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POE OO sessions - accessing overwritten methods

by m-rau (Scribe)
on Feb 11, 2005 at 11:22 UTC ( #430051=perlquestion: print w/replies, xml ) Need Help??
m-rau has asked for the wisdom of the Perl Monks concerning the following question:

I have a POE question. POE sessions can be implemented object-oriented. Question is, how to access overwritten methods?
sub new { # object creation my $class = shift; my $self = { }; bless ($self, $class); # session creation POE::Session -> create( object_states => [ $self => { _start => 'client_start', }, ], ); return $self; } sub client_start { # this is an overwritten method!!! my ($self, $kernel, $heap, $session) = @_[ OBJECT, KERNEL, HEAP, S +ESSION ]; # child code goes here # [...] # now, access the overwritten parent method $self -> SUPER::client_start( @_ ); }

This does not work, since $self -> SUPER::client_start pushes $self on to @_, I guess.

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Re: POE OO sessions - accessing overwritten methods
by Tanktalus (Canon) on Feb 11, 2005 at 15:06 UTC

    You need to always shift off $self if you're going to use @_ again.:

    sub client_start { my $self = shift; # this is an overwritten method!!! my ($kernel, $heap, $session) = @_[ KERNEL, HEAP, SESSION ]; # child code goes here # [...] # now, access the overwritten parent method $self -> SUPER::client_start( @_ ); }
    $self has to be the first param, so your OBJECT is kinda redundant, IMO

      Thanks for your advice. But from my point of view, there is a problem with this solution.

      Designing client_start like this breaks down the regular call of the parent's client_start. In OO design, the OBJECT constant contains 0 and the KERNEL constant contains 1. If I remove $self from @_, KERNEL still refers to 1 and I cannot access it utilizing my ($self, $kernel, $heap, $session) = @_[ OBJECT, KERNEL, HEAP, SESSION ];.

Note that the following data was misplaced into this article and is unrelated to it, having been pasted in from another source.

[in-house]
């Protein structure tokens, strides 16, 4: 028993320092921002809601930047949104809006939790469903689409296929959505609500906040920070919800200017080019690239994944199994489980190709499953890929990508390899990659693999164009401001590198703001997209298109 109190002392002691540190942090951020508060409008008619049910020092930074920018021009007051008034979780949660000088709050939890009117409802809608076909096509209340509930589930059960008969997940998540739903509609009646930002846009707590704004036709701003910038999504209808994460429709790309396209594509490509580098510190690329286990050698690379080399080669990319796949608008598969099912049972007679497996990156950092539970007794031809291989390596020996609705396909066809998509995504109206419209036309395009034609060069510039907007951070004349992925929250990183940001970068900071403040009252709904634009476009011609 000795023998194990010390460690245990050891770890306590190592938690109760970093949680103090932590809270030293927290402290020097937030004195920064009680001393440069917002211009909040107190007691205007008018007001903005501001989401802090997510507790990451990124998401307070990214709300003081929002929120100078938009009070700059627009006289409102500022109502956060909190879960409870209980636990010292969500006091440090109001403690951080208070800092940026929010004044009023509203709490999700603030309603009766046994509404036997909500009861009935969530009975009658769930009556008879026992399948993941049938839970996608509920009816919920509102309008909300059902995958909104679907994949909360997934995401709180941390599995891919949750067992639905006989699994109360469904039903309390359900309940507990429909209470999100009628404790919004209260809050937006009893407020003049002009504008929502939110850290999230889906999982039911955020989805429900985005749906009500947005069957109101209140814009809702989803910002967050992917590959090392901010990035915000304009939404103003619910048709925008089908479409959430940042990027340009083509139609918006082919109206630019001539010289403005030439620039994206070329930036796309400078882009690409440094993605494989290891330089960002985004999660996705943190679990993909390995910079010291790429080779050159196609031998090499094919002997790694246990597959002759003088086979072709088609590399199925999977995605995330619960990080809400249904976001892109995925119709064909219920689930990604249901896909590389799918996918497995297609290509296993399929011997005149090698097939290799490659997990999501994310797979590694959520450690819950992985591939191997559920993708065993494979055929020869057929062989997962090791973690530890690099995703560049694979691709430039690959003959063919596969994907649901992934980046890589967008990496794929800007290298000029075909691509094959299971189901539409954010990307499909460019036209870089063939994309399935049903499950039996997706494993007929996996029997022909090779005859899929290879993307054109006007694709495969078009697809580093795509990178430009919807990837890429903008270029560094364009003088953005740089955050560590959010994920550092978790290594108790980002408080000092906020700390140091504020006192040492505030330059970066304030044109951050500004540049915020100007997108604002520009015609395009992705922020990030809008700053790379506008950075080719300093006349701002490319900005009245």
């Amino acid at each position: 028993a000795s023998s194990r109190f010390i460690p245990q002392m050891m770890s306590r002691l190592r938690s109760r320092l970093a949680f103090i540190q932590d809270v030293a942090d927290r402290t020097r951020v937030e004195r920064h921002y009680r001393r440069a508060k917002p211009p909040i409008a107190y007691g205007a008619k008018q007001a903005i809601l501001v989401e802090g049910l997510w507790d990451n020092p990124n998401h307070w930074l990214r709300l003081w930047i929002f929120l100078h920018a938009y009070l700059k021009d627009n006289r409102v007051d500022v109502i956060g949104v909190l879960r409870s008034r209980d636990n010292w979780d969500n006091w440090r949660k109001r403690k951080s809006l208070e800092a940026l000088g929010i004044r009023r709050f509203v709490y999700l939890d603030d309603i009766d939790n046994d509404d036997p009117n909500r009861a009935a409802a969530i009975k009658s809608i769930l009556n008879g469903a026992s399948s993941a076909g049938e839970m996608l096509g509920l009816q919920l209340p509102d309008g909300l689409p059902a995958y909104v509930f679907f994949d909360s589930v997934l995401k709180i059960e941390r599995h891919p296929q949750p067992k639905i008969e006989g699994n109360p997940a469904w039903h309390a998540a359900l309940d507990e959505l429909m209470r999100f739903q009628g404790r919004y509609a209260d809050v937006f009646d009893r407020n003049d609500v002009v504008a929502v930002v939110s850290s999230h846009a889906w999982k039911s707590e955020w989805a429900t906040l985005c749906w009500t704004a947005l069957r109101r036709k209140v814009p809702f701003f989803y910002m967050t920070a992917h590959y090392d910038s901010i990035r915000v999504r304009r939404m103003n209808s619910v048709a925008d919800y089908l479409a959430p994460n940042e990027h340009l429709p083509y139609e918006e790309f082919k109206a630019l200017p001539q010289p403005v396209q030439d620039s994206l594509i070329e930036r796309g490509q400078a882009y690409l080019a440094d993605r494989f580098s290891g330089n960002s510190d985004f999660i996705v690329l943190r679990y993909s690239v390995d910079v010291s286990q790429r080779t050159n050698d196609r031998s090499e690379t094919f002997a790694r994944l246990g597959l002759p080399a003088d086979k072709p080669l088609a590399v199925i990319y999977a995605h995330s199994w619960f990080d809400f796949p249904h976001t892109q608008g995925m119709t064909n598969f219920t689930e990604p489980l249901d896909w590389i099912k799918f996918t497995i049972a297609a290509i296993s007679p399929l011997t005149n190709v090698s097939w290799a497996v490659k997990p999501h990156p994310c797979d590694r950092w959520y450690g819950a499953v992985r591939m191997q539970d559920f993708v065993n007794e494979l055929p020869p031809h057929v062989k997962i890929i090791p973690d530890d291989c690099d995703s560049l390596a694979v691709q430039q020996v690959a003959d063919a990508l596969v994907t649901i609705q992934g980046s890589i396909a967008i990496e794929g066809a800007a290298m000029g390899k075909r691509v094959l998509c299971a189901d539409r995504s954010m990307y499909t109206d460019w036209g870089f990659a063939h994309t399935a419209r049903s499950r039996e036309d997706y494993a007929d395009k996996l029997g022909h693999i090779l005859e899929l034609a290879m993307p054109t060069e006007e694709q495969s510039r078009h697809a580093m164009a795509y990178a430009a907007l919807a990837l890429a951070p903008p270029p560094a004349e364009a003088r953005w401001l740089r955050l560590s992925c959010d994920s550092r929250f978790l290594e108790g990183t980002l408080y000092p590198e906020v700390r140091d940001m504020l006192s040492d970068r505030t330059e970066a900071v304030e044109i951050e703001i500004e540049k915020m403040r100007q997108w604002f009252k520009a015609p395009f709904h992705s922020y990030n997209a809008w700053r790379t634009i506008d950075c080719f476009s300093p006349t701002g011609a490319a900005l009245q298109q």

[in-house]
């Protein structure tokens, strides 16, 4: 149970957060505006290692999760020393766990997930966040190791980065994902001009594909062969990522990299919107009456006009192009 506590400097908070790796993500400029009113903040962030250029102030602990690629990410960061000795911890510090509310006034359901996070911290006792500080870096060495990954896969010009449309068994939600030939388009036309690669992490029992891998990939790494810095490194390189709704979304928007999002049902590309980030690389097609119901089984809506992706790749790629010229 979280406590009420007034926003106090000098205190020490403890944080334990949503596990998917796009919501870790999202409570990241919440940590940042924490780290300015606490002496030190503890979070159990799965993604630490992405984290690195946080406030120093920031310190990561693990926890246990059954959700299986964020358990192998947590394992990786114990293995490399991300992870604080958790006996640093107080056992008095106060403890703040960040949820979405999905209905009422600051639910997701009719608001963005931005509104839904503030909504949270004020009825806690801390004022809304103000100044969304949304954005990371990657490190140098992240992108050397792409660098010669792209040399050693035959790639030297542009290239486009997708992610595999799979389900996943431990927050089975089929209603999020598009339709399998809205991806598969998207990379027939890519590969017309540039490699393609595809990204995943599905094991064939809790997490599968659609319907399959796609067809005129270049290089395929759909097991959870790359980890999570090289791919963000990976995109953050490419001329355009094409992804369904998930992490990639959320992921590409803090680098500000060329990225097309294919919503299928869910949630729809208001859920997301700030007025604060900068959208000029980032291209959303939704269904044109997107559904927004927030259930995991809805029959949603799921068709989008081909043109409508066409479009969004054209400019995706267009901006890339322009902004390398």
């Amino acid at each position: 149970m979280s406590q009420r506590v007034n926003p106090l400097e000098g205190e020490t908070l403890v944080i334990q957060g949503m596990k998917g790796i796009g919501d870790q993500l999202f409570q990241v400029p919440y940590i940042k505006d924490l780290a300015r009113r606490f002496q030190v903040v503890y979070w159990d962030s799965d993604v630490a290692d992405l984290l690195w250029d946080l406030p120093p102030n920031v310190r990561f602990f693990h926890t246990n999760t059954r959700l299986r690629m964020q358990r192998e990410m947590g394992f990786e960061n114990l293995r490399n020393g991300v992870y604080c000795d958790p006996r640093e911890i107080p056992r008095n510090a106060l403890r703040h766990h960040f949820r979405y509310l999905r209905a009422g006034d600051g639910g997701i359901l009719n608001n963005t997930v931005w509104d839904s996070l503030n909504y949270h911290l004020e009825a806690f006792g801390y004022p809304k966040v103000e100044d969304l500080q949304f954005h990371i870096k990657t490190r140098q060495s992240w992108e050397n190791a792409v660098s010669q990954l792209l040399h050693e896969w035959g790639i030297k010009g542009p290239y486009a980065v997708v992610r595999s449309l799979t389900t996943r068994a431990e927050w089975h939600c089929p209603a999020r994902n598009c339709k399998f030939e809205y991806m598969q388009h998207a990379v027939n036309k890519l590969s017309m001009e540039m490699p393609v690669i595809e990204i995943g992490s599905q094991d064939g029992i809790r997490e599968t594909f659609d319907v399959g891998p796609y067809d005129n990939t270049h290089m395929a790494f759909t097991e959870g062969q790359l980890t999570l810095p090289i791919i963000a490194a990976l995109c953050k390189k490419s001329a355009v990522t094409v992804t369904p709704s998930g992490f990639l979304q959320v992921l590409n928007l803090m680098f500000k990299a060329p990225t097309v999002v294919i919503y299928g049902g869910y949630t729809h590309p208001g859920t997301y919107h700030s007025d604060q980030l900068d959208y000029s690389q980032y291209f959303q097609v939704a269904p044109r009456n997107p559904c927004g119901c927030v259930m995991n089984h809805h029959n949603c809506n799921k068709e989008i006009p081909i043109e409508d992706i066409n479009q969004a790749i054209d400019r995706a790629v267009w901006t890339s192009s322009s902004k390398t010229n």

But I found the solution in

      Disadvantages * Some people don't like OO. * Because @_ has so much in it, one has to do silly things like shift(@_)->SUPER::subroutine(@_); to call parent POE-related methods.
      With this rational to access overwritten parent methods, client_start can keep my ($self, $kernel, $heap, $session) = @_[ OBJECT, KERNEL, HEAP, SESSION ];.

      The solution is in sync with your advice and with holli's very general comment, too. Problem is, that both advices do not really reflect the special POE object design :-)

        Thanks for the update ... although I have to say, I like OO, and I don't like this. I've thought about investigating POE in the past - but something like this would drive me completely away from it. I would rather get named parameters than this. In fact, named parameters would be faster than this, too. I'm really not sure what they're trying to do with this - it's unintuitive, it's ugly, and it's slow. (Funny how that works in perl - often the intuitive, clean solutions are pretty darned close to the fastest, too.)

        Given all that POE has to do, This design decision seems crazy unintuitive to me.

        Update:Typo fixed, changing the way the benchmark worked. Still find it ugly :-)

Re: POE OO sessions - accessing overwritten methods
by holli (Monsignor) on Feb 11, 2005 at 16:06 UTC
    Wisdom from the fabulous perlboot:
    The invocation of: Class->method(@args) attempts to invoke subroutine Class::method as: Class::method("Class", @args); (If the subroutine can't be found, ``inheritance'' kicks in, but we'll get to that later.) This means that we get the class name as the first parameter (the only parameter, if no arguments are given).
    holli, /regexed monk/

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